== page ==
Various factors of microevolution and macroevolution that has occurred due to genetic drift, natural selection, adaptive radiation, etc. are all responsible for the speciation (creation of new species from ancestral species) in a particular geographical region.
Studying those factors of microevolution and macroevolution can provide us with clues and evidences from historical biogeography which had leads to massive evolution in the ancestral species.
Historical biogeographers depend heavily on evidence from other disciplines like fossil records, body anatomy, embryology, molecular biology to provide a large part of the information needed to determine distributions and past interactions.
Historical biogeographers also make use of a tool called an area cladogram which is actually a branching diagram showing the cladistic relationship between a number of species to find how those species are biogeographically related.
Thus historical biogeography allows scientists to determine how the differences in a particular geographical area and its environments affected the evolutionary history of different species of common origin.
For example: Evidence from historical biogeography shows that most modern marsupials (almost 70% of the extant species) are found exclusively in Australia. Australia has only a few placental mammals compared to South America, even though environmental conditions are similar between the two regions.
3. Evidence from ecological biogeography
Ecological biogeography helps in explaining and examining the distribution patterns of the various plants and animals from the viewpoint of their physiological needs and shows how they were related long ago, and is still related to their ecological niches.
Understanding the ecological along with the historical causes of present distribution patterns can help us to predict how the ancestral floras and faunas responded long before their evolution, and how their descendant species will respond to factors in the environment after their huge evolution and specialization, and thus help us to conserve their biodiversity.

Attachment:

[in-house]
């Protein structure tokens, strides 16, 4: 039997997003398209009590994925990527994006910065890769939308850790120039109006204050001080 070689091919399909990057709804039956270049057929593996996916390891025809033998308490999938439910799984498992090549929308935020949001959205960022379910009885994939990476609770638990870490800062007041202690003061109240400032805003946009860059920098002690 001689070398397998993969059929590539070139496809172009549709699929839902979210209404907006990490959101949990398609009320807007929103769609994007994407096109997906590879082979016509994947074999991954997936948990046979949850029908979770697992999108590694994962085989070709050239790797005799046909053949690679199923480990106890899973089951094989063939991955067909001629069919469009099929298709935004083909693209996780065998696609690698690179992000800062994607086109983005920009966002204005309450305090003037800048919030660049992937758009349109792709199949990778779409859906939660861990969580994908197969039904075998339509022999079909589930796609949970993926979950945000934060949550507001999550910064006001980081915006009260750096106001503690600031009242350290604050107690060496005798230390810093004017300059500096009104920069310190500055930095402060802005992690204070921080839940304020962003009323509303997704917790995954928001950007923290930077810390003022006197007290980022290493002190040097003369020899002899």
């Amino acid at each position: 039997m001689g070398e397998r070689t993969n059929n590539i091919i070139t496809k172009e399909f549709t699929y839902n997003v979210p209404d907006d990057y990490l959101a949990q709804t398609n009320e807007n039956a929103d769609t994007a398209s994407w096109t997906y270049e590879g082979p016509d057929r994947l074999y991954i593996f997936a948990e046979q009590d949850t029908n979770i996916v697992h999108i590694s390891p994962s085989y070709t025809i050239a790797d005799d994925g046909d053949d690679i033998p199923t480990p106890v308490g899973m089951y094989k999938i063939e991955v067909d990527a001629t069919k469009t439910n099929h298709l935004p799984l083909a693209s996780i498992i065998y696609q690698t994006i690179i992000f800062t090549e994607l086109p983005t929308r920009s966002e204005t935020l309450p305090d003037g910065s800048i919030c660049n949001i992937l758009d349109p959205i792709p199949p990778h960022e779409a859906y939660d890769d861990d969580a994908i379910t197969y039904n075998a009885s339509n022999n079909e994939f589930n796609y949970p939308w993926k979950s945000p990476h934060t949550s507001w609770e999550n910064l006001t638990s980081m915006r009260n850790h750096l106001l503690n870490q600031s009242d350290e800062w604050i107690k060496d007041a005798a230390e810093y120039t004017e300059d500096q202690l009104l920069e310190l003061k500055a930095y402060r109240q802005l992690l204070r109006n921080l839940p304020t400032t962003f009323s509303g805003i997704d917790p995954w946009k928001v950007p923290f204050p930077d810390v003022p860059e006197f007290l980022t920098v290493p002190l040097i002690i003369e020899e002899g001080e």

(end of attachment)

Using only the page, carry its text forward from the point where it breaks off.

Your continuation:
Environmental factors such as temperature, humidity, salinity, predation-prey relationships, etc. are all considered as key elements in the ecological biogeography of many species.
When describing the ecological biogeography we also talk about the organism’s tolerances and responses to changes in moisture, temperature, soil chemistry, illumination, and other factors.
And it is seen that not many species share the same ecological niche, and as only a few of the species that will ever share the same ecological niche, evolution will tend to separate them.
This shows why the ancestral species have highly adapted to the change in its ecological and environmental factors due to natural selection over time and has lead to the present formation of many new-related species.
The evidences of the evolution of ecological biogeography can also be explained from factors like molecular homology, convergent and divergent evolution, etc.
For example, broad groupings of organisms that had already evolved before the breakup of the supercontinent Pangaea (about 200 million years ago) tend to be distributed worldwide. In contrast, broad groupings that evolved after the breakup tend to appear uniquely in smaller regions of Earth.
It is because of how their ecological factors forced them to better adapt themselves through natural selection which can be explained by the various ecological-biogeographical evolutionary studies.
4. Evidence from Island or Continental biogeography